Israel’s Black Pan­thers: The Rad­i­cals Who Punc­tured a Nation’s Found­ing Myth

  • Review
By – July 1, 2024

The framers of Israel’s Dec­la­ra­tion of Inde­pen­dence were care­ful to sit­u­ate the guar­an­tee of equal­i­ty of social and polit­i­cal rights to all of its inhab­i­tants” at the very heart of the text. Well versed in con­sti­tu­tion­al his­to­ry, and steeped in both Jew­ish tra­di­tion and the prin­ci­ples of the enlight­en­ment, they strove to cre­ate a foun­da­tion­al doc­u­ment that would be as inspi­ra­tional as the Amer­i­can Dec­la­ra­tion of Inde­pen­dence. Cer­tain­ly, the pur­pose of the Jew­ish State was the Ingath­er­ing of the Exiles.” But with its promise of free­dom, jus­tice and peace as envis­aged by the prophets of Israel,” sure­ly it could also be the nation­al embod­i­ment of Isaiah’s light of the nations.” 

Or not. In Israel’s Black Pan­thers, Asaf Elia-Shalev forces us to con­front the some­times vast dis­tance between con­sti­tu­tion­al aspi­ra­tion and social and polit­i­cal prac­tice. On paper, Mizrahi Jews in Israel have the same rights as their fel­low Ashke­nazi cit­i­zens. In real­i­ty, how­ev­er, Mizrahi Jews often face prej­u­dice and overt racism. This is par­tic­u­lar­ly the case for the esti­mat­ed 650,000 who end­ed up in Israel after flee­ing or being expelled from Arab lands in the wake of 1948. To a polit­i­cal class and social and cul­tur­al elites root­ed in Ashke­nazi cul­ture, Mizrahi Jews seemed uncom­fort­ably sim­i­lar to … Pales­tini­ans.” And with their Ara­bic tongues and Ori­en­tal man­ners and predilec­tions … [they] posed a threat to Herzl’s vision of a Euro­pean state in the Mid­dle East.” 

With­out the net­works and elite con­nec­tions afford­ed by pro­tek­t­sya,” a nepo­tis­tic sys­tem that still defines Israeli soci­ety, Arab Jews were con­signed to remote vil­lages and sub­stan­dard neigh­bor­hoods. Mizrahi chil­dren were shunt­ed into voca­tion­al and oppor­tu­ni­ty” pro­gram­ming due to their cog­ni­tive defi­cien­cies.” Their par­ents and grand­par­ents scratched out a liv­ing in the twi­light world of mar­gin­al jobs, day labor, and the gray and black mar­kets. Even the Jew­ish world’s obses­sion with the plight of Sovi­et (read: white and Ashke­nazi) Jews only rein­forced their alien­ation from the Jew­ish mainstream.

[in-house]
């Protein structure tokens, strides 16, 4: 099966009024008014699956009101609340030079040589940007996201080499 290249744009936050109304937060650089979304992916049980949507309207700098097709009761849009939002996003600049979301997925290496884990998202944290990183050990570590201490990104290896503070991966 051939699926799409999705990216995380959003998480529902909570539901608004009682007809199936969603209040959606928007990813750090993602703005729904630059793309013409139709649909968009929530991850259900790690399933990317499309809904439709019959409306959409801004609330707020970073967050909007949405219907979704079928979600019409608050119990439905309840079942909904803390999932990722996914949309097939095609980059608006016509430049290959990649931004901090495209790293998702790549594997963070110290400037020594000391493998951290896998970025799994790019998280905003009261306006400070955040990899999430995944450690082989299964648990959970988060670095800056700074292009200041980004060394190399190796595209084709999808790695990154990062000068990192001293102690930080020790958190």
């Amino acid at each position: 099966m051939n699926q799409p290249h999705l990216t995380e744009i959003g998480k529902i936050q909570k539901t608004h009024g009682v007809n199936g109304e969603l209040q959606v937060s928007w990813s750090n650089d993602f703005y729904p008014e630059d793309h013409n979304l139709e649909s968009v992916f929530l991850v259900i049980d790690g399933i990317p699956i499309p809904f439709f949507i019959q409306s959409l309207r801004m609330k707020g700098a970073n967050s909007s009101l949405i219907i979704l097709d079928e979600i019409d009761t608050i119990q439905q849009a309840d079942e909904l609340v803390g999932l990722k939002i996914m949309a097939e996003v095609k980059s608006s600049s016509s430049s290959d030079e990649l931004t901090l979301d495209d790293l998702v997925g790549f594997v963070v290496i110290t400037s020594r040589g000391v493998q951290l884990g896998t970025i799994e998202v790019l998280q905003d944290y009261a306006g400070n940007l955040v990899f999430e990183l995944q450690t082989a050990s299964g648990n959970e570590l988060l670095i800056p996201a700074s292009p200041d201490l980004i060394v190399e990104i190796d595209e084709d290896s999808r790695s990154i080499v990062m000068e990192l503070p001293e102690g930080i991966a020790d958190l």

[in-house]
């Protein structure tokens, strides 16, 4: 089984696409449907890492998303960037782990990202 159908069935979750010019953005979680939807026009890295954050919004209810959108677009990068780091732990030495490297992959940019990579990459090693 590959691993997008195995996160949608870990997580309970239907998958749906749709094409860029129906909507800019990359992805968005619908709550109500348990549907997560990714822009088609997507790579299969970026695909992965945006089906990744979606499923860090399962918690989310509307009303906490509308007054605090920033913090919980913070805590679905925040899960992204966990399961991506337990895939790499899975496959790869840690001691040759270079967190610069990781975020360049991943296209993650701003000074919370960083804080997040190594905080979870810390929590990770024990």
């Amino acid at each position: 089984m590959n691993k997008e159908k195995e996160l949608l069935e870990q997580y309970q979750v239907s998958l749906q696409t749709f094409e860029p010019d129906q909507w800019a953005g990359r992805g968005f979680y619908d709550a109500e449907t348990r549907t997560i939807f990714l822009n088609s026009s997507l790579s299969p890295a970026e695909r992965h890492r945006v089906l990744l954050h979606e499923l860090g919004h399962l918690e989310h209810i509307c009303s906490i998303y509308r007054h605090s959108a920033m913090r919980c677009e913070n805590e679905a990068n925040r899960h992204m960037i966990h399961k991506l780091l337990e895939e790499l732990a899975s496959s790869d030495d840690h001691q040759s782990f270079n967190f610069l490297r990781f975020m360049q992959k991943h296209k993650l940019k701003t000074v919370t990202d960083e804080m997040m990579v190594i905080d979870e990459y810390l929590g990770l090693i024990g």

The con­se­quences of this racism were dire. As the fifties gave way to the six­ties and sev­en­ties, many dis­en­fran­chised and dis­af­fect­ed Mizrahi teenagers drift­ed into crime and delin­quen­cy. But a few belonged to grass­roots youth clubs and lit­er­a­cy pro­grams that exposed them to a much wider world — specif­i­cal­ly, to the social upheaval unfold­ing in North Amer­i­ca and West­ern Europe. For young North African and Mid­dle East­ern Jews, it was a rad­i­cal­iz­ing expe­ri­ence. They noticed strik­ing par­al­lels between them­selves and young, inner-city African Americans. 

So it was almost inevitable that young, new­ly orga­nized, and rad­i­cal­ized Mizrahi Jews would call them­selves the Black Pan­thers, after the rev­o­lu­tion­ary group found­ed by Huey New­ton in Oak­land, Cal­i­for­nia in the late 1960s. The Amer­i­can Pan­thers want­ed change, and they were scary — at least to the estab­lish­ment. Even bet­ter, their name invoked the com­mon Yid­dish slur for Mizrahim: shvartse khaye, or black ani­mal.” Under the lead­er­ship of vision­ary activists like Saa­dia Mar­ciano, Reuven Aber­gal, and Char­lie Biton, the Israeli Pan­thers pro­voked the Israeli estab­lish­ment, took on a fun­da­men­tal­ly racist police force, echoed their Amer­i­can namesake’s demands for equal jus­tice and oppor­tu­ni­ty, and even man­aged to find their way into the high­est ech­e­lons of Israeli pow­er. After a three-hour meet­ing with a group of Pan­thers, Prime Min­is­ter Gol­da Meir con­clud­ed, My dear friend, these boys are not nice.” 

Maybe nice boys don’t make a rev­o­lu­tion (inci­den­tal­ly, one of the flaws of this account is the rel­a­tive absence of Mizrahi women in any­thing but back­ground roles). But this book is a fas­ci­nat­ing study of how what is essen­tial­ly a net­work of street gangs can under­take a com­mon cause and effect real social change. While the Israeli Pan­thers large­ly eschewed the vio­lence of the orig­i­nal Black Pan­thers, they suc­ceed­ed in mir­ror­ing their lega­cy as pro­po­nents of Mizrahi pride, cul­ture, and com­mu­ni­ty self-suf­fi­cien­cy. And in inau­gu­rat­ing an era of rad­i­cal aware­ness,” the Israeli Pan­thers cre­at­ed fer­tile ground for Shas, the polit­i­cal par­ty that gave Mizrahi Jews a voice of their own in the Knes­set. The Pan­thers demon­strat­ed the pow­er of rad­i­cal­iza­tion, chal­leng­ing assump­tions about what Israel is. 

Angus Smith is a retired Cana­di­an intel­li­gence offi­cial, writer and Jew­ish edu­ca­tor who lives in rur­al Nova Scotia.

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